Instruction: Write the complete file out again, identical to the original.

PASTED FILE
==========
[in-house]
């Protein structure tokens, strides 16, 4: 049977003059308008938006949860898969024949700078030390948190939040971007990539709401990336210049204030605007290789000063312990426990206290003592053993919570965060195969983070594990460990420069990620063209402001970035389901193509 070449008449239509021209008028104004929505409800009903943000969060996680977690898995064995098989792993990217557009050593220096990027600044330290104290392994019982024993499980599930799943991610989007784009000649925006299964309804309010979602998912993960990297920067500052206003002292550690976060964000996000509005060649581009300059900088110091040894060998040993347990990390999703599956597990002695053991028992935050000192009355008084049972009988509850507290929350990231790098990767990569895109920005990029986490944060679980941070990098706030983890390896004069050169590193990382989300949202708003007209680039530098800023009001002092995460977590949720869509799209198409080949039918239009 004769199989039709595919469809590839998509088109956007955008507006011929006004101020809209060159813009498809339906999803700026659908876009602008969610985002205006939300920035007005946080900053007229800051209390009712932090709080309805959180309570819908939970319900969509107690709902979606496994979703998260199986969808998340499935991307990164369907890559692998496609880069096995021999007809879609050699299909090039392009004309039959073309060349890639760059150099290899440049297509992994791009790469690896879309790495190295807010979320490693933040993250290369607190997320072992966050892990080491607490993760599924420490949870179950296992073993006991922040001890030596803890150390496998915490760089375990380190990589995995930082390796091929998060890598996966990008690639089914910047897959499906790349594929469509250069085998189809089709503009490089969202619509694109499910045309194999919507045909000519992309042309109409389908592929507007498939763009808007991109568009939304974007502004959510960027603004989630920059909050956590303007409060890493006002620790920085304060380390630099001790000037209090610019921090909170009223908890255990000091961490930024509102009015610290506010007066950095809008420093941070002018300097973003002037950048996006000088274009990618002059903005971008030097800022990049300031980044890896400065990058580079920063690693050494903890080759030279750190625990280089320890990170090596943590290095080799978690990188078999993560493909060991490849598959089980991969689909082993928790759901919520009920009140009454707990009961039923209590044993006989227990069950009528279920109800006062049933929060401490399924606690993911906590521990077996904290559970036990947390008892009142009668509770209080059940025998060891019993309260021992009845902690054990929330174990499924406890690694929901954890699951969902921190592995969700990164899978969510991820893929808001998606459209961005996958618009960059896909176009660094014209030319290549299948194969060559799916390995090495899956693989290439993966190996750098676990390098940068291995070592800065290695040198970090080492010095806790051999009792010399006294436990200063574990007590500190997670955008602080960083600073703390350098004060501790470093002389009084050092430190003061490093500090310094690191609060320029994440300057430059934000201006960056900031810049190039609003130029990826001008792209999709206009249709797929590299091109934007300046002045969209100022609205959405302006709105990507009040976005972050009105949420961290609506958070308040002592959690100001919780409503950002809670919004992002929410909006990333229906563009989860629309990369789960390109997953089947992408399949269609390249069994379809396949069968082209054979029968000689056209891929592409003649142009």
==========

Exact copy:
[in-house]
């Protein structure tokens, strides 16, 4: 049977003059308008938006949860898969024949700078030390948190939040971007990539709401990336210049204030605007290789000063312990426990206290003592053993919570965060195969983070594990460990420069990620063209402001970035389901193509 070449008449239509021209008028104004929505409800009903943000969060996680977690898995064995098989792993990217557009050593220096990027600044330290104290392994019982024993499980599930799943991610989007784009000649925006299964309804309010979602998912993960990297920067500052206003002292550690976060964000996000509005060649581009300059900088110091040894060998040993347990990390999703599956597990002695053991028992935050000192009355008084049972009988509850507290929350990231790098990767990569895109920005990029986490944060679980941070990098706030983890390896004069050169590193990382989300949202708003007209680039530098800023009001002092995460977590949720869509799209198409080949039918239009 004769199989039709595919469809590839998509088109956007955008507006011929006004101020809209060159813009498809339906999803700026659908876009602008969610985002205006939300920035007005946080900053007229800051209390009712932090709080309805959180309570819908939970319900969509107690709902979606496994979703998260199986969808998340499935991307990164369907890559692998496609880069096995021999007809879609050699299909090039392009004309039959073309060349890639760059150099290899440049297509992994791009790469690896879309790495190295807010979320490693933040993250290369607190997320072992966050892990080491607490993760599924420490949870179950296992073993006991922040001890030596803890150390496998915490760089375990380190990589995995930082390796091929998060890598996966990008690639089914910047897959499906790349594929469509250069085998189809089709503009490089969202619509694109499910045309194999919507045909000519992309042309109409389908592929507007498939763009808007991109568009939304974007502004959510960027603004989630920059909050956590303007409060890493006002620790920085304060380390630099001790000037209090610019921090909170009223908890255990000091961490930024509102009015610290506010007066950095809008420093941070002018300097973003002037950048996006000088274009990618002059903005971008030097800022990049300031980044890896400065990058580079920063690693050494903890080759030279750190625990280089320890990170090596943590290095080799978690990188078999993560493909060991490849598959089980991969689909082993928790759901919520009920009140009454707990009961039923209590044993006989227990069950009528279920109800006062049933929060401490399924606690993911906590521990077996904290559970036990947390008892009142009668509770209080059940025998060891019993309260021992009845902690054990929330174990499924406890690694929901954890699951969902921190592995969700990164899978969510991820893929808001998606459209961005996958618009960059896909176009660094014209030319290549299948194969060559799916390995090495899956693989290439993966190996750098676990390098940068291995070592800065290695040198970090080492010095806790051999009792010399006294436990200063574990007590500190997670955008602080960083600073703390350098004060501790470093002389009084050092430190003061490093500090310094690191609060320029994440300057430059934000201006960056900031810049190039609003130029990826001008792209999709206009249709797929590299091109934007300046002045969209100022609205959405302006709105990507009040976005972050009105949420961290609506958070308040002592959690100001919780409503950002809670919004992002929410909006990333229906563009989860629309990369789960390109997953089947992408399949269609390249069994379809396949069968082209054979029968000689056209891929592409003649142009």